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Contents

Music in the Early Twentieth Century

SO OLD IT’S NEW

Chapter:
CHAPTER 4 Extinguishing the “Petty ‘I’ ” (Transcendentalism, I)
Source:
MUSIC IN THE EARLY TWENTIETH CENTURY
Author(s):
Richard Taruskin

In language that seems as if borrowed from the Russian mystical symbolists who inspired (and were inspired by) Scriabin, Messiaen writes that one of his primary aims in composing as he does is “l’atrophie du moi”—the atrophy, or wasting away, of the “I,” the petty self. It will not be difficult to discover in his musical methods (to quote the English composer Wilfrid Mellers, one of Messiaen’s most sympathetic critics) the means toward the “complete reversal of the will-domination of post-Renaissance Europe.”28 One aspect of this reversal was simply and literally the revival of pre-Renaissance practices long since considered obsolete by musicians caught up in the flux of history.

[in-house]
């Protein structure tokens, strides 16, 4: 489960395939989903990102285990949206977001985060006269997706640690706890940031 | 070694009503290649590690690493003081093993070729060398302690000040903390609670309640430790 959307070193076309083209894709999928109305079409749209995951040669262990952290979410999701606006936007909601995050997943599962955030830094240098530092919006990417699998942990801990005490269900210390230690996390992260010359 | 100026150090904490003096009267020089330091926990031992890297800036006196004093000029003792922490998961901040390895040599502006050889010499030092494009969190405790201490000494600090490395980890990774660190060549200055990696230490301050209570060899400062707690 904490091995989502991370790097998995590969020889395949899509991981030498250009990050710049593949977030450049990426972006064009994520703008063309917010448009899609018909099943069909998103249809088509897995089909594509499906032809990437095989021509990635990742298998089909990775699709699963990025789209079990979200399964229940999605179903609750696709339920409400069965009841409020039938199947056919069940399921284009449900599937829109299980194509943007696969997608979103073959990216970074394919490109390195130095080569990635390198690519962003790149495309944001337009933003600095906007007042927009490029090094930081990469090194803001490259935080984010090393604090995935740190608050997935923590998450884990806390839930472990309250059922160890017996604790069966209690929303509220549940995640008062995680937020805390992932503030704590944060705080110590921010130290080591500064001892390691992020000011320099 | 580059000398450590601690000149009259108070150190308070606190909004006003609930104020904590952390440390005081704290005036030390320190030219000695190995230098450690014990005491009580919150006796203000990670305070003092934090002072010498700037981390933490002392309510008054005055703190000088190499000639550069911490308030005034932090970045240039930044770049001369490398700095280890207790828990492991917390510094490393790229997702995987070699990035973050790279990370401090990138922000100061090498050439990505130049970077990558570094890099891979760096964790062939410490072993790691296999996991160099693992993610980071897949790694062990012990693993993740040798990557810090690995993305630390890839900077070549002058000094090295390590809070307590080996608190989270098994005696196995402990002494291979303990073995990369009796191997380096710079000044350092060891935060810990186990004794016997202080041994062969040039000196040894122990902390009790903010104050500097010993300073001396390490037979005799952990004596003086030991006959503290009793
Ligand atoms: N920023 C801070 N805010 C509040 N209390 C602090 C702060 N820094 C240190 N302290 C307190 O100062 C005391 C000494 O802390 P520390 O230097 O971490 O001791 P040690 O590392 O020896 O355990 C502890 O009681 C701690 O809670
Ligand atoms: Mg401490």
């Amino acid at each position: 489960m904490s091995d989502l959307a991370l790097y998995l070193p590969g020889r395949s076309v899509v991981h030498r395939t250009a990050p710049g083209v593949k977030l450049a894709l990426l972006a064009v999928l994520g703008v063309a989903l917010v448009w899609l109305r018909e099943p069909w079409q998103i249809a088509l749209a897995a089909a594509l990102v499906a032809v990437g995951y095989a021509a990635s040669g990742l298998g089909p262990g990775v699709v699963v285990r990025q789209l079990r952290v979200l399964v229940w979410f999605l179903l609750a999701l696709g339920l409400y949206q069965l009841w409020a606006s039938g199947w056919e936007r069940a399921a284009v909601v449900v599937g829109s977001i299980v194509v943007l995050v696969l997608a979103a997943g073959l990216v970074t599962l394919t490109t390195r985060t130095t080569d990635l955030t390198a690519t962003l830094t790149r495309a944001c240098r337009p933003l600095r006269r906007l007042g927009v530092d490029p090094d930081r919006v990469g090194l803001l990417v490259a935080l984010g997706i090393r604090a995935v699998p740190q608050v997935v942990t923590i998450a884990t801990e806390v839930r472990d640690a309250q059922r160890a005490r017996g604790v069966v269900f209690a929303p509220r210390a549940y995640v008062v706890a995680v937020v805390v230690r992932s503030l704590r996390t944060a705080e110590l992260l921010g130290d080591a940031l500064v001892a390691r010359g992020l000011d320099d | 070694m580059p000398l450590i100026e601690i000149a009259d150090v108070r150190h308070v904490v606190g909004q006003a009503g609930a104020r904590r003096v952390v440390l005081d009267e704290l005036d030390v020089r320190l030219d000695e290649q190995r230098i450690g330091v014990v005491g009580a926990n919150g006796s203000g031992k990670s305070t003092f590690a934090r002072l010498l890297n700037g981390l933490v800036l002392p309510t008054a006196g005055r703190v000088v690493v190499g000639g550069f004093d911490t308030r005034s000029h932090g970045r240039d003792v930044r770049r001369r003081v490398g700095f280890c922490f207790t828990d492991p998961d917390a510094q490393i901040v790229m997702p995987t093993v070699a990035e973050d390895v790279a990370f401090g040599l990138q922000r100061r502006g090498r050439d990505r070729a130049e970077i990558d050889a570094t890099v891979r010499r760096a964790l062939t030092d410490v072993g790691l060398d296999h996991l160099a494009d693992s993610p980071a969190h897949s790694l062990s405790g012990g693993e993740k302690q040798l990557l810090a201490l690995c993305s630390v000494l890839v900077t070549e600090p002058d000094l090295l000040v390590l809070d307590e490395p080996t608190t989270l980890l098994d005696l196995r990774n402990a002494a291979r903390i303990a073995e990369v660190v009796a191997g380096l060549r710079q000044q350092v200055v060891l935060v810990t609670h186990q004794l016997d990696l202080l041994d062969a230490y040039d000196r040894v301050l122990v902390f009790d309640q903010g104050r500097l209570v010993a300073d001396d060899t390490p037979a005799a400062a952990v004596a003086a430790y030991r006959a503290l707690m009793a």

Citation (MLA):
Richard Taruskin. "Chapter 4 Extinguishing the “Petty ‘I’ ” (Transcendentalism, I)." The Oxford History of Western Music. Oxford University Press. New York, USA. n.d. Web. 18 Dec. 2018. <http://www.oxfordwesternmusic.com/view/Volume4/actrade-9780195384840-div1-004011.xml>.
Citation (APA):
Taruskin, R. (n.d.). Chapter 4 Extinguishing the “Petty ‘I’ ” (Transcendentalism, I). In Oxford University Press, Music in the Early Twentieth Century. New York, USA. Retrieved 18 Dec. 2018, from http://www.oxfordwesternmusic.com/view/Volume4/actrade-9780195384840-div1-004011.xml
Citation (Chicago):
Richard Taruskin. "Chapter 4 Extinguishing the “Petty ‘I’ ” (Transcendentalism, I)." In Music in the Early Twentieth Century, Oxford University Press. (New York, USA, n.d.). Retrieved 18 Dec. 2018, from http://www.oxfordwesternmusic.com/view/Volume4/actrade-9780195384840-div1-004011.xml
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